rough, and this tune-up was definitely very useful.
Then, since the blade was so dinged up it hardly cut, he put a new blade
on the mower. And after putting all
this into this stolen lawnmower, he repented.
What does he have to do now?
1) the thief still has to return the thing
itself, if it still exists: the stolen lawnmower.
Now, suppose an entirely different
situation: Imagine a rustler who steals about 20 head of cows., and then, 2
years later, he repents. What is he
has to return the thing itself, if it still exists: in this case, 20 head
of cows - not bulls, not steers.
Here's the new addition:
Now how does all this apply to the situation with the MMR II vaccine? If a man in bad faith has to restore all the natural products of the property he has unjust possession of, how can the pharmaceutical companies possibly justify their possession of the natural product of a little baby, the tissue used to culture the vaccine; the same tissue which was - in an act of supreme injustice - carved out of the flesh of a baby? It is crystal clear that all those involved are in bad faith, and that restitution must be made; that these tissues not only not be utilized in any sort of experimentation or production at all, but that they be allowed to die. There are no provisos in the rules for restitution which could excuse a possessor in bad faith from returning his ill-gotten goods, on the condition that he could do all kinds of interesting research with his contraband. These people are in bad faith, and they are in unjust possession of someone else's tissues without any right.
But, you say, what if the mother agreed to donate the tissue from her aborted child for research? The parents have no right to donate their aborted child for medical research. Bodily rights ultimately belong to God and when He creates us He gives us conditional rights over our bodies. Through natural death, God cedes the right over the body to the next of kin (or state if there is no next of kin). When someone is murdered, they violate not only the person's conditional rights over their body, but they also usurp God's rights by killing that person. God's rights are usurped because it is ultimately God's body to give to whom He pleases. Through natural death it is clear that God is giving the body to someone else because He has taken it from the person who had it. So in abortion, the parents have usurped rights over the child's body which is not theirs because God did not cede the rights to them; they illicitly took them. Therefore, the parents of an aborted child or the person who murders can not use the body of the person they killed. With abortion and murder, the only way that justice is served is that the body must be buried. This in a sense gives the body back to God and it respects the right of the individual by not doing anything with the body since the person's will regarding their body can not be ascertained.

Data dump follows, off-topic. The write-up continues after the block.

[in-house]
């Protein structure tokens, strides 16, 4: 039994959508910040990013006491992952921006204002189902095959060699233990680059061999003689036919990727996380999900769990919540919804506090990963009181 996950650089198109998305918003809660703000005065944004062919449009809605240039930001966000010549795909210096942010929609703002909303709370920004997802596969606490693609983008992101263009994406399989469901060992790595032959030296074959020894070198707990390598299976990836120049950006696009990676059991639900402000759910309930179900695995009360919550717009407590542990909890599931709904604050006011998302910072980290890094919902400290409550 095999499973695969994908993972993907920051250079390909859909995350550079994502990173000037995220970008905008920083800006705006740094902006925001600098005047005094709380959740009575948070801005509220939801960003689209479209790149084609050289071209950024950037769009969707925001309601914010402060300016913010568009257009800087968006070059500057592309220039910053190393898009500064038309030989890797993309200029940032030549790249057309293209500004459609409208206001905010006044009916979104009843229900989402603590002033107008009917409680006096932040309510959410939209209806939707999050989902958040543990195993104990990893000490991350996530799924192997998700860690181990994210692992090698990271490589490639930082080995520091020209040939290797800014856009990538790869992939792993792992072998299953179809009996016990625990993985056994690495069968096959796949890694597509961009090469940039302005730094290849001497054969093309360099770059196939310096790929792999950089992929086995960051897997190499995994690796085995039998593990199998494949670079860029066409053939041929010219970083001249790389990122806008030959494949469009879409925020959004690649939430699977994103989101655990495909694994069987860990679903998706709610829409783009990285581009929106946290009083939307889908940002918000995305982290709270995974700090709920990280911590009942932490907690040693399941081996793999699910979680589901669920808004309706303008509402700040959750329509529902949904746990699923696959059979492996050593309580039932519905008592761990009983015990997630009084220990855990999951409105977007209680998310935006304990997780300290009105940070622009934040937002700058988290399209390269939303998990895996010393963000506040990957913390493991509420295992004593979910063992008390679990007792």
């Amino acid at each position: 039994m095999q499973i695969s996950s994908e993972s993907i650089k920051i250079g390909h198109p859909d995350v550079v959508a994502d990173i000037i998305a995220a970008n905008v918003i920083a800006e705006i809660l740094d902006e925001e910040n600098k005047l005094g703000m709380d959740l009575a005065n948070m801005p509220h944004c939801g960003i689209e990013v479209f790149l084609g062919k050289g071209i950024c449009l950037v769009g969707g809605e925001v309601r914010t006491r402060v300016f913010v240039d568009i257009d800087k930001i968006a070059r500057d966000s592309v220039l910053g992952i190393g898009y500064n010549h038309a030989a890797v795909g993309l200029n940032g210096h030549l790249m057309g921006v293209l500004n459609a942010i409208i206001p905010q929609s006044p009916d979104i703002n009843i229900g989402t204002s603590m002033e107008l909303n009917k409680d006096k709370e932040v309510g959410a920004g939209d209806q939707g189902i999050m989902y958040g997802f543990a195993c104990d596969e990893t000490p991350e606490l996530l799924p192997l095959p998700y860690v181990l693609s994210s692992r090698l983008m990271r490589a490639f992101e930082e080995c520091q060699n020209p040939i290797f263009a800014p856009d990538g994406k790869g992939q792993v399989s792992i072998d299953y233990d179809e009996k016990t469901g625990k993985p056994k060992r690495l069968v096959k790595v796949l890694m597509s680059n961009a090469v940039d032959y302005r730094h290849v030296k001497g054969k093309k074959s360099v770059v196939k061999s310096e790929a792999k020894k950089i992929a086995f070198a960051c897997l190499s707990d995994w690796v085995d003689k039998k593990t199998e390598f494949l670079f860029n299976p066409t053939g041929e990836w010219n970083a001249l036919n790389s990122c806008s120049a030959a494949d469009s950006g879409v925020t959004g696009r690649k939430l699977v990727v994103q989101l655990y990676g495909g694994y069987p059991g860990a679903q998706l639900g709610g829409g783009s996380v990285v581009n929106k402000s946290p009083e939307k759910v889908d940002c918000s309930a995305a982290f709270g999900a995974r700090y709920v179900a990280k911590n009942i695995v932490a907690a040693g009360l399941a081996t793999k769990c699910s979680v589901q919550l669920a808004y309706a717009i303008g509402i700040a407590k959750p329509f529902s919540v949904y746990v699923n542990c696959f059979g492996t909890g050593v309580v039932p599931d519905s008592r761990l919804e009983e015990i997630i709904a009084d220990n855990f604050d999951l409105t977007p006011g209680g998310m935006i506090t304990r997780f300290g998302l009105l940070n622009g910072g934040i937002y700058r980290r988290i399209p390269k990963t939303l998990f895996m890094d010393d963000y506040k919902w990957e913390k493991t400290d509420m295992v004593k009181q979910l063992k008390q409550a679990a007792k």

The notion of possession in bad faith - when applied to fetal tissue culture - is only an analogical usage. Why? Because unlike the situation wherein a rustler could actually purchase the cattle he had stolen, and thus come into legitimate possession of that previously stolen livestock - no power on Earth can give anyone the right to possess, purchase or preserve tissue taken from a sacrificed baby. Human tissue obtained in such a manner is not an object of possession, and can never be an object of possession, irregardless if they are producing vaccines for every disease on Earth. The evil use of fetal tissue for someone's good cannot justify the situation: it is a screaming violation of justice. In this case, the circumstance of "by what aid" is evil, and therefore the whole act of immunizing a child with the MMR II vaccine, as originally considered, is evil: Bonum ex integra causa, malum ex quocumque defectu. (Goodness arises from an integral cause, evil arises from any defect whatsoever.)
It is immoral to knowingly use any medical products - vaccines, monoclonal antibodies, stem cells, you name it, which are derived from tissue obtained via abortion or embryonic destruction.
A man may be
possessed of the property of another without a just title either through an act
of injustice, e.g., fraud, theft, usury, etc., or in good faith, e.g., by
purchase, donation, or legacy. In
the former case there is a culpa theologica, i.e., a formal violation of strict
justice (iustitia commutativa), in the latter there is merely a material
injustice. These two forms of
unjust possession determine the manner in which restitution must be made.
clamat domino," i.e., the rightful owner is entitled to his property, no
matter into whose hands it may have fallen.
This rule follows necessarily from the nature of property and ownership.
In applying it, however, due regard must be paid to prescription, etc.
possessor can not reach the owner, he must make restitution to the heirs.
The fruits of a thing (fructus rei) may be:
naturales, natural, i.e., derived from the thing itself (beneficio naturae)
without the co-operation of man, or with but slight co-operation on his part,
for example, fruits of trees, wood in a forest, grass on a meadow, milk, wool,
I. One may be
in possession of the property of another either in bad faith or in good faith.
A possessor malae fidei is one who knows, or has good reason for
believing, that the property he holds belongs to another.
Such a one is bound to restore to the rightful owner whatever the latter
has been unjustly deprived of, that is to say:
(From A Handbook of Moral Theology by the Reverend Antony Koch, D.D., adapted and edited by Arthur Preuss. Volume V. Man's Duties to His Fellowmen. B. Herder Book Company. St Louis, MO. 1933 pp. 379-383.)